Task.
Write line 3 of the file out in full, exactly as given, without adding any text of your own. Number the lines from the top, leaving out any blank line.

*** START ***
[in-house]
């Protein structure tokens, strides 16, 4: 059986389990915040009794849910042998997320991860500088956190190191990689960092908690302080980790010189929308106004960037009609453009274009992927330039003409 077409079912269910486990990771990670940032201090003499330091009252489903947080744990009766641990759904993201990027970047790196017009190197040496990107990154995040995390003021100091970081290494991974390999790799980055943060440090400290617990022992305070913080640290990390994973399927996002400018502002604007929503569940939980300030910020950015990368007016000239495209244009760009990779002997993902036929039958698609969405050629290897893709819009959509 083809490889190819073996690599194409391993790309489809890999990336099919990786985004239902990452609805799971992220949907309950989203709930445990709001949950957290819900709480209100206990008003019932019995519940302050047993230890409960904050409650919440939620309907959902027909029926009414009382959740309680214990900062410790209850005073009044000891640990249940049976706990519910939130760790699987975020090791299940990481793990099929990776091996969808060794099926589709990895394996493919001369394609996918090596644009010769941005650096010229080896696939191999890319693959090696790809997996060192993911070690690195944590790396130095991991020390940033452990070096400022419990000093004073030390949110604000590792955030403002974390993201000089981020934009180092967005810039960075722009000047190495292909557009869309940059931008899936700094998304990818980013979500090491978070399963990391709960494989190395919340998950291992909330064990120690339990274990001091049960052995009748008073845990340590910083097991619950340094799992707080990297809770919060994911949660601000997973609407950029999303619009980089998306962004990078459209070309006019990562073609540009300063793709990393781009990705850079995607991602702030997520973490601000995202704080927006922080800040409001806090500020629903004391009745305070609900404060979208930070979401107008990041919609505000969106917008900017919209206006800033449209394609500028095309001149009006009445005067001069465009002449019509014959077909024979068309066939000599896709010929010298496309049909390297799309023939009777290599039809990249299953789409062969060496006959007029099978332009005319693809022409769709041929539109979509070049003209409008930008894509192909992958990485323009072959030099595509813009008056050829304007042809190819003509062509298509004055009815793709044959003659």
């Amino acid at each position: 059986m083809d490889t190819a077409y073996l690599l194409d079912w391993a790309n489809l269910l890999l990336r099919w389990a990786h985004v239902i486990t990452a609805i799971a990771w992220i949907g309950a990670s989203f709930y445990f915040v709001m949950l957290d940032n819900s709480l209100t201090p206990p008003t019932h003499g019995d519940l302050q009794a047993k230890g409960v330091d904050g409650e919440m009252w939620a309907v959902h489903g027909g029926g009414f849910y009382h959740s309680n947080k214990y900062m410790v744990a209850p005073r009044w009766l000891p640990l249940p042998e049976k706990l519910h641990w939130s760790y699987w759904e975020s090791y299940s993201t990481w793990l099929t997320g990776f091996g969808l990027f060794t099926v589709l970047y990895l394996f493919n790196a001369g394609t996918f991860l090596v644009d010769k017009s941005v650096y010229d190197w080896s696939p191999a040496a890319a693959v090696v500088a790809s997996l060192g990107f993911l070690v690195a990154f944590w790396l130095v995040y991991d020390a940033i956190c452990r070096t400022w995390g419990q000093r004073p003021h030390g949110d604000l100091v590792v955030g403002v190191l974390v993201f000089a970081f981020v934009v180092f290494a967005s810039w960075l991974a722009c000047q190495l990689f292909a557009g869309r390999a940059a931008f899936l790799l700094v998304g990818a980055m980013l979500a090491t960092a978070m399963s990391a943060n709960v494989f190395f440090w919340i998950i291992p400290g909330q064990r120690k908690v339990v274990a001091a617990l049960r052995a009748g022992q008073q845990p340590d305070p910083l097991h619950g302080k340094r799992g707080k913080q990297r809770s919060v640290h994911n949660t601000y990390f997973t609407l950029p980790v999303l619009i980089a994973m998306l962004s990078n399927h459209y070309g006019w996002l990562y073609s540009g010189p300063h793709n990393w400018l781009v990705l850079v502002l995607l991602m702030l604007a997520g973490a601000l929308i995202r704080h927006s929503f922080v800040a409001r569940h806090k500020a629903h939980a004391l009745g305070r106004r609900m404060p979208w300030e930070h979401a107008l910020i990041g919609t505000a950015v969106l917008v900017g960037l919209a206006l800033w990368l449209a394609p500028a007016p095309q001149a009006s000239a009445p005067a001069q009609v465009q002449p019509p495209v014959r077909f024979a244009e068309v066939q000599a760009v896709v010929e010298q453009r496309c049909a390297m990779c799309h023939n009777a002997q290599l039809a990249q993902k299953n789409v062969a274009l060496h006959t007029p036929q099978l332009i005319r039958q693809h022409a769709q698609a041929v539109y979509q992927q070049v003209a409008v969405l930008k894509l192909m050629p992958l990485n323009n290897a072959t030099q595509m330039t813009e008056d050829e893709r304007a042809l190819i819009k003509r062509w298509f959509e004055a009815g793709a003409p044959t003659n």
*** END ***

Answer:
């Amino acid at each position: 059986m083809d490889t190819a077409y073996l690599l194409d079912w391993a790309n489809l269910l890999l990336r099919w389990a990786h985004v239902i486990t990452a609805i799971a990771w992220i949907g309950a990670s989203f709930y445990f915040v709001m949950l957290d940032n819900s709480l209100t201090p206990p008003t019932h003499g019995d519940l302050q009794a047993k230890g409960v330091d904050g409650e919440m009252w939620a309907v959902h489903g027909g029926g009414f849910y009382h959740s309680n947080k214990y900062m410790v744990a209850p005073r009044w009766l000891p640990l249940p042998e049976k706990l519910h641990w939130s760790y699987w759904e975020s090791y299940s993201t990481w793990l099929t997320g990776f091996g969808l990027f060794t099926v589709l970047y990895l394996f493919n790196a001369g394609t996918f991860l090596v644009d010769k017009s941005v650096y010229d190197w080896s696939p191999a040496a890319a693959v090696v500088a790809s997996l060192g990107f993911l070690v690195a990154f944590w790396l130095v995040y991991d020390a940033i956190c452990r070096t400022w995390g419990q000093r004073p003021h030390g949110d604000l100091v590792v955030g403002v190191l974390v993201f000089a970081f981020v934009v180092f290494a967005s810039w960075l991974a722009c000047q190495l990689f292909a557009g869309r390999a940059a931008f899936l790799l700094v998304g990818a980055m980013l979500a090491t960092a978070m399963s990391a943060n709960v494989f190395f440090w919340i998950i291992p400290g909330q064990r120690k908690v339990v274990a001091a617990l049960r052995a009748g022992q008073q845990p340590d305070p910083l097991h619950g302080k340094r799992g707080k913080q990297r809770s919060v640290h994911n949660t601000y990390f997973t609407l950029p980790v999303l619009i980089a994973m998306l962004s990078n399927h459209y070309g006019w996002l990562y073609s540009g010189p300063h793709n990393w400018l781009v990705l850079v502002l995607l991602m702030l604007a997520g973490a601000l929308i995202r704080h927006s929503f922080v800040a409001r569940h806090k500020a629903h939980a004391l009745g305070r106004r609900m404060p979208w300030e930070h979401a107008l910020i990041g919609t505000a950015v969106l917008v900017g960037l919209a206006l800033w990368l449209a394609p500028a007016p095309q001149a009006s000239a009445p005067a001069q009609v465009q002449p019509p495209v014959r077909f024979a244009e068309v066939q000599a760009v896709v010929e010298q453009r496309c049909a390297m990779c799309h023939n009777a002997q290599l039809a990249q993902k299953n789409v062969a274009l060496h006959t007029p036929q099978l332009i005319r039958q693809h022409a769709q698609a041929v539109y979509q992927q070049v003209a409008v969405l930008k894509l192909m050629p992958l990485n323009n290897a072959t030099q595509m330039t813009e008056d050829e893709r304007a042809l190819i819009k003509r062509w298509f959509e004055a009815g793709a003409p044959t003659n």